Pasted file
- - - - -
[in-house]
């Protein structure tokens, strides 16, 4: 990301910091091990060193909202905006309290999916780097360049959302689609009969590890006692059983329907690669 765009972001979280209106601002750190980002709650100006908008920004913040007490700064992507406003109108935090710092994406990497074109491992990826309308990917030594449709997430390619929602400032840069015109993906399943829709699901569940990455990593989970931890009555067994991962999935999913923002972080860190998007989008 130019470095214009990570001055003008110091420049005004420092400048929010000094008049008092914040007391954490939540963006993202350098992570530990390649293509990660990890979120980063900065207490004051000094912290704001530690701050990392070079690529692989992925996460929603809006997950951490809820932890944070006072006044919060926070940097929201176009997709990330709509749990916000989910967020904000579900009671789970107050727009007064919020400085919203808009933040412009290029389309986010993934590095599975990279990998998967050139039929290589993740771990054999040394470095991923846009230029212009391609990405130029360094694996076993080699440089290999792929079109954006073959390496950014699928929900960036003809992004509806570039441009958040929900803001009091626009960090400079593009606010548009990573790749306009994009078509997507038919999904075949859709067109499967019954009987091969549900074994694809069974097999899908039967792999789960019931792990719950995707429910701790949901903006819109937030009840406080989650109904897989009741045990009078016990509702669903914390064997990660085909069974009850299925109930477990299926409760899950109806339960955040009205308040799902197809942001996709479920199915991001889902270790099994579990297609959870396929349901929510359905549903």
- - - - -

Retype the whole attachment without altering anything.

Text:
[in-house]
């Protein structure tokens, strides 16, 4: 990301910091091990060193909202905006309290999916780097360049959302689609009969590890006692059983329907690669 765009972001979280209106601002750190980002709650100006908008920004913040007490700064992507406003109108935090710092994406990497074109491992990826309308990917030594449709997430390619929602400032840069015109993906399943829709699901569940990455990593989970931890009555067994991962999935999913923002972080860190998007989008 130019470095214009990570001055003008110091420049005004420092400048929010000094008049008092914040007391954490939540963006993202350098992570530990390649293509990660990890979120980063900065207490004051000094912290704001530690701050990392070079690529692989992925996460929603809006997950951490809820932890944070006072006044919060926070940097929201176009997709990330709509749990916000989910967020904000579900009671789970107050727009007064919020400085919203808009933040412009290029389309986010993934590095599975990279990998998967050139039929290589993740771990054999040394470095991923846009230029212009391609990405130029360094694996076993080699440089290999792929079109954006073959390496950014699928929900960036003809992004509806570039441009958040929900803001009091626009960090400079593009606010548009990573790749306009994009078509997507038919999904075949859709067109499967019954009987091969549900074994694809069974097999899908039967792999789960019931792990719950995707429910701790949901903006819109937030009840406080989650109904897989009741045990009078016990509702669903914390064997990660085909069974009850299925109930477990299926409760899950109806339960955040009205308040799902197809942001996709479920199915991001889902270790099994579990297609959870396929349901929510359905549903």